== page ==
How to Create a Sole Proprietorship in 10 Steps, (including links to external resources)

As a sole proprietor, you fully own and control your business. This means you and your business are one and the same in the eyes of the law. A sole proprietorship is not a separate legal entity. It simply refers to a person who owns a business, and this individual is personally responsible for its debts.

A graphic that is used for an article discussing how to create a sole proprietorship. The graphic contains an amoeba-like organism used to convey the different business types.

What is a Sole Proprietorship?

A sole proprietorship is a type of business ownership where the line between the individual and the business is virtually nonexistent. Entrepreneurs make decisions with full accountability for the outcomes. Sole proprietors enjoy the flexibility to shape their business according to their OWN values and objectives. They run their business with minimal barriers and maximum control.

How to Create a Sole Proprietorship in 10 Steps

1. Conduct Market Research

  • Understand your market’s landscape. Identify potential customers, gauge the size of your market, and analyze your competitors. This exploration may shape your approach to your new sole proprietorship.

1a. Market Research Resources

2. Choose a Business Name

  • Select a name reflecting your brand and check to see if it’s already used or trademarked. This may involve a search through local business registers and online databases.
  • Check and register your domain name online.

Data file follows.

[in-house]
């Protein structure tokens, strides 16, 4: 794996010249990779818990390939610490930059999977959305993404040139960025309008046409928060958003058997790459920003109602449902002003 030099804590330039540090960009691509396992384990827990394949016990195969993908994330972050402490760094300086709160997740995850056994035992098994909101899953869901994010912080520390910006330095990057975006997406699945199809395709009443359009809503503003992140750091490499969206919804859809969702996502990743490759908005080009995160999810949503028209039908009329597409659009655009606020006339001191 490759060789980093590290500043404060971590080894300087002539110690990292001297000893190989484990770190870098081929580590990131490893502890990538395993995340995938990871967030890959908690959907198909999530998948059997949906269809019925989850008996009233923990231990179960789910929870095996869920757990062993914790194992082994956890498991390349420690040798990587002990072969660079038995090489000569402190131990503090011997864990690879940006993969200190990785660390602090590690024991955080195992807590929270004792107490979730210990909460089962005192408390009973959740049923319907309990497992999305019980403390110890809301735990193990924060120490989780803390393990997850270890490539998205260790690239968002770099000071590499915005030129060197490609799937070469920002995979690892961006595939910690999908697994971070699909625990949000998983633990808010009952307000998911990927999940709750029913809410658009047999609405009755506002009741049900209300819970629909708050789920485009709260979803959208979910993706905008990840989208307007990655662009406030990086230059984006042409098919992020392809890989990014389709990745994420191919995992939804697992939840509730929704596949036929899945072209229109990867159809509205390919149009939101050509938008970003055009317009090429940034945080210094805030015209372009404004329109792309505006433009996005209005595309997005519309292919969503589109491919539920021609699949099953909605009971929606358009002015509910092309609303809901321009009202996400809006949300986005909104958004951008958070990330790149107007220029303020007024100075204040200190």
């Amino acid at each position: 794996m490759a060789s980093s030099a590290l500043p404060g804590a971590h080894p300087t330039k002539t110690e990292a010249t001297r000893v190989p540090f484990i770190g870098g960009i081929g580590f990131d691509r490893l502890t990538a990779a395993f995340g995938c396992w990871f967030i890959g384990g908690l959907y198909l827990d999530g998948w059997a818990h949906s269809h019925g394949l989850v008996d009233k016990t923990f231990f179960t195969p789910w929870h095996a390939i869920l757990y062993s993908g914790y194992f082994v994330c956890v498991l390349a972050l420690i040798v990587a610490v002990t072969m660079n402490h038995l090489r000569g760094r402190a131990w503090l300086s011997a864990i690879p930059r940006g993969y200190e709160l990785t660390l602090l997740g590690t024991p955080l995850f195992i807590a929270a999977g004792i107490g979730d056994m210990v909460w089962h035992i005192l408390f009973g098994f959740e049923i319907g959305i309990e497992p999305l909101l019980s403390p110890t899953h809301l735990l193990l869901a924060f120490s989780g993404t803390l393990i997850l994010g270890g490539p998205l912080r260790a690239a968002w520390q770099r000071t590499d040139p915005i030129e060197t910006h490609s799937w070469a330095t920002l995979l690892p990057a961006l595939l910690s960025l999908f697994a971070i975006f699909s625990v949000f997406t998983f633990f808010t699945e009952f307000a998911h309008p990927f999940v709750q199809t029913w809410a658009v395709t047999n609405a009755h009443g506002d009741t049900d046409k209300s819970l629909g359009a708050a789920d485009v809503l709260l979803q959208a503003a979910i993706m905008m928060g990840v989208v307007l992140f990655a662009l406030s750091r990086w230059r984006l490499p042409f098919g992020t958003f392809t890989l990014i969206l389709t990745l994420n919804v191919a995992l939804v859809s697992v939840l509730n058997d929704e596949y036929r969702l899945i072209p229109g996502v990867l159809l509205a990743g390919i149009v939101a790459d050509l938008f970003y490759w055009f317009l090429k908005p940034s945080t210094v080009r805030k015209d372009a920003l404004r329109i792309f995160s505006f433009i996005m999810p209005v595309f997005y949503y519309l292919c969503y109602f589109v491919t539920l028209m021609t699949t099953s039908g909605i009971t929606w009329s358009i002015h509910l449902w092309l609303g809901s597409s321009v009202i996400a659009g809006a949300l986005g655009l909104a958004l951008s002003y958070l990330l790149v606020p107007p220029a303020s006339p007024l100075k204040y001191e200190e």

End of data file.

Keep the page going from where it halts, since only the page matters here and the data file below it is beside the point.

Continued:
2a. Business Name Resources

3. Register Your Business Name

  • Registering your business name may be necessary (depending on your state). Local government offices or websites can assist in the registration process (see resources).
  • If your business operates under a different name (from your own), you may need to file for a DBA (Doing Business As).

3a. Registration Resources

  • The U.S. Small Business Administration has an excellent state lookup function, providing URLs to local, state & federal resources, (including business registration and DBA).
  • This process varies by location, so check your local government’s requirements by using the SBA link and state lookup function (linked above).

4. Obtain Licenses & Permits

  • Secure the necessary authorizations to operate your business legally. Your business may require specific licenses and permits from local, state, or federal agencies.
  • Additionally, check zoning laws to ensure your business location complies with regulations.

4a. License & Permit Resources

5. Draft a Business Plan

  • Craft a detailed business plan that outlines your objectives, strategies, financial forecasts, and marketing endeavors.

5a. Planning Resources

6. Acquire an EIN

  • Although optional for sole proprietorships without employees, acquiring an Employee Identification Number (EIN) from the IRS streamlines opening a business bank account and managing taxes. This step, while free of charge, also allows you to scale your business if you need to hire part-time or full-time employees.

6a. EIN Resources

7. Open a Business Bank Account

  • Establish a separate bank account for your business transactions. This separation will help maintain clear records and simplify tax filing, helping ensure that your personal and business finances remain distinct.

7a. Business Banking Resources

8. Setup an Accounting System

  • Implement an accounting system to track expenses, income, and taxes. Accounting systems can range from simple spreadsheet management to sophisticated accounting software. Find accounting an accounting system that works for you, even if it’s pen and paper!